A Nice Soup for Fall: Sausage & Bean

by Elaine McCardel
Print Email

sausage-soup.jpgThis soup, along with a green salad and some nice bread, is a great dinner for a chilly night.  This soup is loaded with sausage, beans and ditalini pasta. It's really a pretty traditional "Pasta e Fagioli" soup, but with sausage. I've made the soup with turkey sausage, but you can use any sausage you like.

I've used dried beans to make the soup.  You can certainly use canned, but if you've never cooked with dried beans, you should try it.  Some people are confused about dried beans and don't know how to soak them and cook them.  But there really is no mystery to it at all - it's very easy.  Soaking simply softens the beans so that they have a shorter cooking time.  That's all.  And you don't really even have to soak them.  If you forget to soak them, simply cook them longer.  I just throw the beans in a pot and cover them with water and let them soak all day. I drain them, add fresh water and then cook them until they are tender. That's it.

I get my beans from Steve Sando at Rancho Gordo.  He produces the best dried beans on the market today.  If you are interested in cooking more with beans, check out the great cookbook he wrote last year, Heirloom Beans, filled with terrific recipes using beans and lots of tips on how to cook with beans.

 

Sausage and Bean Soup with Pasta
Serves 6 or more

Ingredients:

1 cup dried cannellini or cellini beans or 1 15-ounce can of any beans you like, drained
1 pound ground sausage, turkey or pork
1/2 medium onion, diced
1/2 medium carrot, diced
3 tablespoons olive oil
2 garlic cloves, minced
1 15-ounce can diced tomatoes
6 to 8 cups chicken broth
1 teaspoon dried thyme
1 bay leaf
Salt and pepper
1 cup ditalini pasta, or any small pasta
Grated Parmigiano Reggiano cheese

Instructions:

If using dried beans, place them in a pot, cover with cold water and let soak for several hours or overnight. Drain.

In a large pot, brown the sausage. Remove from pot. If there is a lot of fat left in the pot, pour this out but do not wipe out pot. Add onion, carrot and olive oil and saute for 2-3 minutes until soft. Add garlic and saute about a minute more. Add the tomatoes, 6 cups of the chicken broth, thyme, bay leaf, some salt and pepper, the drained beans and the sausage and cover the pot. Cook for an hour over low heat, at a gentle simmer.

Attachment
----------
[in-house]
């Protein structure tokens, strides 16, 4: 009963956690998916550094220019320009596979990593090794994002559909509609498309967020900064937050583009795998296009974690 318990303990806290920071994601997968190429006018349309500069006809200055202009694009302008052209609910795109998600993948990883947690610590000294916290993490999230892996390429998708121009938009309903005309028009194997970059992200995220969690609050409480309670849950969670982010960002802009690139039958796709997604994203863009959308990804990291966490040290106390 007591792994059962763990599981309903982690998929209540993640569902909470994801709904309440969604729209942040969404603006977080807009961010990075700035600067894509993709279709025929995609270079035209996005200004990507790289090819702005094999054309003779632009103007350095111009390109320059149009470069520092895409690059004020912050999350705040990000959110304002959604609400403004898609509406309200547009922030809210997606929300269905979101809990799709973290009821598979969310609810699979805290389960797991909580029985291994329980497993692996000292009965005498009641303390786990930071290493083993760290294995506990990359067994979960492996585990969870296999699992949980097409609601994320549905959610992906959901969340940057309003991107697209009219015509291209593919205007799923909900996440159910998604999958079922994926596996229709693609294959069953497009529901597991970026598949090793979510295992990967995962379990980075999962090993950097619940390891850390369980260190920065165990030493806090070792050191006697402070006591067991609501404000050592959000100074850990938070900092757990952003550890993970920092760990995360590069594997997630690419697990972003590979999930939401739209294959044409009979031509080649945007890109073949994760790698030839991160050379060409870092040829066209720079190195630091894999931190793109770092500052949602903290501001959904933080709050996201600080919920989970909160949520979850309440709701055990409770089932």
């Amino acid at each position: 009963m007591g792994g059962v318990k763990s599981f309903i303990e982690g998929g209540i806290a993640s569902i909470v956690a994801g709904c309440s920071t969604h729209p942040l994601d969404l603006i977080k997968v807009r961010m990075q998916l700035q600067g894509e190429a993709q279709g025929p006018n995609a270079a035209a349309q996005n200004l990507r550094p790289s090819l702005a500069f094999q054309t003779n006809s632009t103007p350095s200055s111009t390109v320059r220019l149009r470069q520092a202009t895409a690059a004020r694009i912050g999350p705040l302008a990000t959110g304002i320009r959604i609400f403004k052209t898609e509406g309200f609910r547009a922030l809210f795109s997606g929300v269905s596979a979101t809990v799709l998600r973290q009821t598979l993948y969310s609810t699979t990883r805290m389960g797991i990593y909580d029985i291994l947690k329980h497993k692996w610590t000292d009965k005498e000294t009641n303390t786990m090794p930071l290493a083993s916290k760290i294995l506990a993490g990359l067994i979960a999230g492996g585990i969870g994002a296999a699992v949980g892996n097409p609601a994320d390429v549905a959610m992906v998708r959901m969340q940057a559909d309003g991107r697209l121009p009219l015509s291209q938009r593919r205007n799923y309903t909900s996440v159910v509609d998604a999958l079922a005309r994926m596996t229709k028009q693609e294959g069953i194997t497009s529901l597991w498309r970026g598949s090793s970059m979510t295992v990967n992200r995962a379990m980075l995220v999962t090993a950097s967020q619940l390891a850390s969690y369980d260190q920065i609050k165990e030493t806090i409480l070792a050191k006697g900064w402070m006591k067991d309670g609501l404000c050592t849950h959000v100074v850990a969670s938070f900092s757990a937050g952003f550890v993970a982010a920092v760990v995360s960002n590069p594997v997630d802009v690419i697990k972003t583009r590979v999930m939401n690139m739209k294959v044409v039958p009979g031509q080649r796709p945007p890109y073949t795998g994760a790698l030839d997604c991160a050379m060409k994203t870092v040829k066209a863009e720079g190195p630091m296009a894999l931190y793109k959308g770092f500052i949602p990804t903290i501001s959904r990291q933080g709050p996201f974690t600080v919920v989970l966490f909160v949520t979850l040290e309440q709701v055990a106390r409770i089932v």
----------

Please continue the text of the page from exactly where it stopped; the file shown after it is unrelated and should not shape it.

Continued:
If using dried beans, check for doneness at this point. (If using canned beans, add the pasta now.) If the beans are not soft enough, cover the pot again and cook for another 30 minutes or until the beans are soft. Add the pasta and cook, uncovered, until the pasta is tender. Check the seasoning and add more salt and pepper to taste. If the soup is too thick for your liking, you can add more chicken broth.

Serve with grated cheese on top and an extra drizzle of olive oil.

Variation: You can add a couple of handfuls of fresh chopped greens like spinach, chard, etc. For the last 15 or 20 minutes of cooking time if you like.

 

Elaine McCardel shares her love fresh, homemade Italian cooking and food photography on her blog The Italian Dish.    

Comments have been closed for this piece.

 

restaurant news

Champagne and Caviar? Yes, Please.
Los Angeles
by Lisa Dinsmore

petrossian.jpgI've studied wine for a decade and have worked on my palate, expanding my personal taste to include styles from all over the world. Red, white, sparkling, dessert. I've tried them all. Yet, when...

Read more...
Bastide, in a class of its own
Los Angeles
by Irene Virbila

Under chef Walter Manzke, the Melrose Place restaurant's third incarnation is quite the experience.

champagne-cork-popping.jpg The blue door, shuttered for more than a year and a half, is open once again, and the stage...

Read more...
Sorza
Paris
by Jamie Wolf

sorza_collage1a.jpgThe Isle St. Louis is like the Nantucket of Paris. One of the ancient islands in the middle of the Seine, with Notre Dame at its tip and many picturesque bridges connecting it to the Left and...

Read more...
Spain via Boston at Barcelona Wine Bar
Boston
by Kitty Kaufman

Barcelona 1What used to be a quiet street is now where it's at. Where there was nothing, there are heady times. It's a place your very own New Jersey food-wise cousins pick from online reviews. It's fun....

Read more...